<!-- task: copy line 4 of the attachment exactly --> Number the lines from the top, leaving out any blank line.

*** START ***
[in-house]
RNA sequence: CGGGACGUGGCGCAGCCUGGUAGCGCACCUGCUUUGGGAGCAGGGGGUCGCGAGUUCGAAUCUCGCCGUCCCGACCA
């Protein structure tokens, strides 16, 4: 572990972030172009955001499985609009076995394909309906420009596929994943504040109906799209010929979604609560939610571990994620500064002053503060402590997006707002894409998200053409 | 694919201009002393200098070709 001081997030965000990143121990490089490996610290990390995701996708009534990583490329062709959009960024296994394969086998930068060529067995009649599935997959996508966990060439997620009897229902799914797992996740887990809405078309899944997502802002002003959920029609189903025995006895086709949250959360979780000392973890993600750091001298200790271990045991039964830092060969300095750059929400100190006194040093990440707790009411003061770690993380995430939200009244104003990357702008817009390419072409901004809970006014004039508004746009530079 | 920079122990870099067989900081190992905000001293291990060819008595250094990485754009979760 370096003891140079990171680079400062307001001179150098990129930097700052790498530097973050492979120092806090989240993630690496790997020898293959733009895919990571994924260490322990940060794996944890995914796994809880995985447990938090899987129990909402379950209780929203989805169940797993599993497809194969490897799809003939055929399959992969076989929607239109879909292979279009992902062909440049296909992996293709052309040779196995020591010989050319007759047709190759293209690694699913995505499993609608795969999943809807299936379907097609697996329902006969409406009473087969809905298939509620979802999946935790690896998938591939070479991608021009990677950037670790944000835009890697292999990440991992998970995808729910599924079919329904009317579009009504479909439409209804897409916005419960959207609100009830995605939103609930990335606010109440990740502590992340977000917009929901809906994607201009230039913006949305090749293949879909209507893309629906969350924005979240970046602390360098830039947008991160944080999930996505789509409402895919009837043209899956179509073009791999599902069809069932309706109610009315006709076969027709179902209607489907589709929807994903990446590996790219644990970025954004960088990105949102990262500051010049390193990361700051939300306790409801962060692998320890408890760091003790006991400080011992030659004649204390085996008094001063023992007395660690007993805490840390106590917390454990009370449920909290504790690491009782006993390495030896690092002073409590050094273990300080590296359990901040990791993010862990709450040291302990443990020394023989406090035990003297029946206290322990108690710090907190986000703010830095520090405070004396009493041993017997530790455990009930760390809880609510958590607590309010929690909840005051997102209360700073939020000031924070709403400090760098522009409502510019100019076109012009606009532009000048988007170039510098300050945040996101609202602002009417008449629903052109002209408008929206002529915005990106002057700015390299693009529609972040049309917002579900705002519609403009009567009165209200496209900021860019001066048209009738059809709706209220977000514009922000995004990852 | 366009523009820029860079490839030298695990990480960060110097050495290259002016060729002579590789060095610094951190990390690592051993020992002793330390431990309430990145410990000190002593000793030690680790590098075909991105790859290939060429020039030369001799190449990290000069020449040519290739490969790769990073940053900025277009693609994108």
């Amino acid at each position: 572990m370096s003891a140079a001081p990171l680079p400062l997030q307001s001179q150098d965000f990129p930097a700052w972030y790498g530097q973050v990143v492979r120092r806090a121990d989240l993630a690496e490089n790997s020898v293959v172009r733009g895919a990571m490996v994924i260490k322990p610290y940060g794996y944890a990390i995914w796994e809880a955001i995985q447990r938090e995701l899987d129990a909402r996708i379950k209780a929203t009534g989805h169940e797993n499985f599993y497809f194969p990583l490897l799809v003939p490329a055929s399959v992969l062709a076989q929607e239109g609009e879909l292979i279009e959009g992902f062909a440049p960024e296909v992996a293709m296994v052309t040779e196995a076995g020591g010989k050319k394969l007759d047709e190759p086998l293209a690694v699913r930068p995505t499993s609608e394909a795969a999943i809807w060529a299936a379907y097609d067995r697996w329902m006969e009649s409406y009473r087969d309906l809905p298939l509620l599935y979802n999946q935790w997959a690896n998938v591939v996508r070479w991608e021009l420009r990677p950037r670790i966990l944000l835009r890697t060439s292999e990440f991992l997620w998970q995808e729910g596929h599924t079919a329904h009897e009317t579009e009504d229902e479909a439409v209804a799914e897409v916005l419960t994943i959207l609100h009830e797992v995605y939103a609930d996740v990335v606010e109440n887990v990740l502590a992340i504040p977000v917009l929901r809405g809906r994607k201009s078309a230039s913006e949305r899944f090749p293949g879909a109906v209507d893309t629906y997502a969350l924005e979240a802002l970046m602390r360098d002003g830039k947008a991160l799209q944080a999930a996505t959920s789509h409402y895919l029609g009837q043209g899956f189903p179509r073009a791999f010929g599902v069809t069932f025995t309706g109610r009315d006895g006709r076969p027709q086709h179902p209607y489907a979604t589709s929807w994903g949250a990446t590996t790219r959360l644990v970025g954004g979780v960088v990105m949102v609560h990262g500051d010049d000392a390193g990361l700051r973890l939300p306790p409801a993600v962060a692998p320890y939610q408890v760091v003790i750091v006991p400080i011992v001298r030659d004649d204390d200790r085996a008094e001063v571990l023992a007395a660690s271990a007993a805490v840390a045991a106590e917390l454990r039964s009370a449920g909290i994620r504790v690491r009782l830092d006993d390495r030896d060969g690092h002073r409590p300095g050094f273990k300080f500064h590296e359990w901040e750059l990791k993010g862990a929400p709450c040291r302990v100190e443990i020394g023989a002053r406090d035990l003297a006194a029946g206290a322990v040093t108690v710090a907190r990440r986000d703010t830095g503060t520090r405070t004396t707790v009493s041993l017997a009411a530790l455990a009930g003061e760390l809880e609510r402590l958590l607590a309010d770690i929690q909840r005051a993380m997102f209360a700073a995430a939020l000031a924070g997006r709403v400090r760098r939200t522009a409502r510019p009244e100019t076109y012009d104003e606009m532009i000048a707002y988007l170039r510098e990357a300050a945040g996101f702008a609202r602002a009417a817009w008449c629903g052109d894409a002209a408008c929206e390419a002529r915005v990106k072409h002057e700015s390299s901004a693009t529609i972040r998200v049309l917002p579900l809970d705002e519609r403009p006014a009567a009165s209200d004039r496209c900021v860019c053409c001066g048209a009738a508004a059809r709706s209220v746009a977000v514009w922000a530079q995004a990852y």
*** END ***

């Amino acid at each position: 572990m370096s003891a140079a001081p990171l680079p400062l997030q307001s001179q150098d965000f990129p930097a700052w972030y790498g530097q973050v990143v492979r120092r806090a121990d989240l993630a690496e490089n790997s020898v293959v172009r733009g895919a990571m490996v994924i260490k322990p610290y940060g794996y944890a990390i995914w796994e809880a955001i995985q447990r938090e995701l899987d129990a909402r996708i379950k209780a929203t009534g989805h169940e797993n499985f599993y497809f194969p990583l490897l799809v003939p490329a055929s399959v992969l062709a076989q929607e239109g609009e879909l292979i279009e959009g992902f062909a440049p960024e296909v992996a293709m296994v052309t040779e196995a076995g020591g010989k050319k394969l007759d047709e190759p086998l293209a690694v699913r930068p995505t499993s609608e394909a795969a999943i809807w060529a299936a379907y097609d067995r697996w329902m006969e009649s409406y009473r087969d309906l809905p298939l509620l599935y979802n999946q935790w997959a690896n998938v591939v996508r070479w991608e021009l420009r990677p950037r670790i966990l944000l835009r890697t060439s292999e990440f991992l997620w998970q995808e729910g596929h599924t079919a329904h009897e009317t579009e009504d229902e479909a439409v209804a799914e897409v916005l419960t994943i959207l609100h009830e797992v995605y939103a609930d996740v990335v606010e109440n887990v990740l502590a992340i504040p977000v917009l929901r809405g809906r994607k201009s078309a230039s913006e949305r899944f090749p293949g879909a109906v209507d893309t629906y997502a969350l924005e979240a802002l970046m602390r360098d002003g830039k947008a991160l799209q944080a999930a996505t959920s789509h409402y895919l029609g009837q043209g899956f189903p179509r073009a791999f010929g599902v069809t069932f025995t309706g109610r009315d006895g006709r076969p027709q086709h179902p209607y489907a979604t589709s929807w994903g949250a990446t590996t790219r959360l644990v970025g954004g979780v960088v990105m949102v609560h990262g500051d010049d000392a390193g990361l700051r973890l939300p306790p409801a993600v962060a692998p320890y939610q408890v760091v003790i750091v006991p400080i011992v001298r030659d004649d204390d200790r085996a008094e001063v571990l023992a007395a660690s271990a007993a805490v840390a045991a106590e917390l454990r039964s009370a449920g909290i994620r504790v690491r009782l830092d006993d390495r030896d060969g690092h002073r409590p300095g050094f273990k300080f500064h590296e359990w901040e750059l990791k993010g862990a929400p709450c040291r302990v100190e443990i020394g023989a002053r406090d035990l003297a006194a029946g206290a322990v040093t108690v710090a907190r990440r986000d703010t830095g503060t520090r405070t004396t707790v009493s041993l017997a009411a530790l455990a009930g003061e760390l809880e609510r402590l958590l607590a309010d770690i929690q909840r005051a993380m997102f209360a700073a995430a939020l000031a924070g997006r709403v400090r760098r939200t522009a409502r510019p009244e100019t076109y012009d104003e606009m532009i000048a707002y988007l170039r510098e990357a300050a945040g996101f702008a609202r602002a009417a817009w008449c629903g052109d894409a002209a408008c929206e390419a002529r915005v990106k072409h002057e700015s390299s901004a693009t529609i972040r998200v049309l917002p579900l809970d705002e519609r403009p006014a009567a009165s209200d004039r496209c900021v860019c053409c001066g048209a009738a508004a059809r709706s209220v746009a977000v514009w922000a530079q995004a990852y």